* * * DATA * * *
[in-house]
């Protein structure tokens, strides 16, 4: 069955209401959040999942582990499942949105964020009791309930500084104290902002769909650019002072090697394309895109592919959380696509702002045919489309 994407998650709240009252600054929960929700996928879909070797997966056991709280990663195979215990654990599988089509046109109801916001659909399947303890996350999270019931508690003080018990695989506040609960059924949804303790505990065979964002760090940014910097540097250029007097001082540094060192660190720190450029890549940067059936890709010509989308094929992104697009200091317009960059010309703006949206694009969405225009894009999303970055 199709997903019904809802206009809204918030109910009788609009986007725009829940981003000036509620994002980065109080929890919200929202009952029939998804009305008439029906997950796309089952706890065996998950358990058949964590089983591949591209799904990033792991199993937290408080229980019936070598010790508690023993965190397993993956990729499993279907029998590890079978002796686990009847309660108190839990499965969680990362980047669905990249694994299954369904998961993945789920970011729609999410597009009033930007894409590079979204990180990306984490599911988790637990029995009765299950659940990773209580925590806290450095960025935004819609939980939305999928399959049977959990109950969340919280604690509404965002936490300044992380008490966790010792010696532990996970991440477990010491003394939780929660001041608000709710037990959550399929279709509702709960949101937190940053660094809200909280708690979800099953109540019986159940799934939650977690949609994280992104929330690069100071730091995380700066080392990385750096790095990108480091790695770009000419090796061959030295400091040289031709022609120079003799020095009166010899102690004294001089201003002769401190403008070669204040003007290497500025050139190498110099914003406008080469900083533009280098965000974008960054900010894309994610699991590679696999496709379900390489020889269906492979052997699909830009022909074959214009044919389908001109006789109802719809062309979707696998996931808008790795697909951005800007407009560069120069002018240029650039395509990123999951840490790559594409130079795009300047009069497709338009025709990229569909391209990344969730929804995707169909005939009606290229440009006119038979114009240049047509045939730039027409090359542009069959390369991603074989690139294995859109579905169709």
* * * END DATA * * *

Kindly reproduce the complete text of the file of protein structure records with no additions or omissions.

[in-house]
């Protein structure tokens, strides 16, 4: 069955209401959040999942582990499942949105964020009791309930500084104290902002769909650019002072090697394309895109592919959380696509702002045919489309 994407998650709240009252600054929960929700996928879909070797997966056991709280990663195979215990654990599988089509046109109801916001659909399947303890996350999270019931508690003080018990695989506040609960059924949804303790505990065979964002760090940014910097540097250029007097001082540094060192660190720190450029890549940067059936890709010509989308094929992104697009200091317009960059010309703006949206694009969405225009894009999303970055 199709997903019904809802206009809204918030109910009788609009986007725009829940981003000036509620994002980065109080929890919200929202009952029939998804009305008439029906997950796309089952706890065996998950358990058949964590089983591949591209799904990033792991199993937290408080229980019936070598010790508690023993965190397993993956990729499993279907029998590890079978002796686990009847309660108190839990499965969680990362980047669905990249694994299954369904998961993945789920970011729609999410597009009033930007894409590079979204990180990306984490599911988790637990029995009765299950659940990773209580925590806290450095960025935004819609939980939305999928399959049977959990109950969340919280604690509404965002936490300044992380008490966790010792010696532990996970991440477990010491003394939780929660001041608000709710037990959550399929279709509702709960949101937190940053660094809200909280708690979800099953109540019986159940799934939650977690949609994280992104929330690069100071730091995380700066080392990385750096790095990108480091790695770009000419090796061959030295400091040289031709022609120079003799020095009166010899102690004294001089201003002769401190403008070669204040003007290497500025050139190498110099914003406008080469900083533009280098965000974008960054900010894309994610699991590679696999496709379900390489020889269906492979052997699909830009022909074959214009044919389908001109006789109802719809062309979707696998996931808008790795697909951005800007407009560069120069002018240029650039395509990123999951840490790559594409130079795009300047009069497709338009025709990229569909391209990344969730929804995707169909005939009606290229440009006119038979114009240049047509045939730039027409090359542009069959390369991603074989690139294995859109579905169709």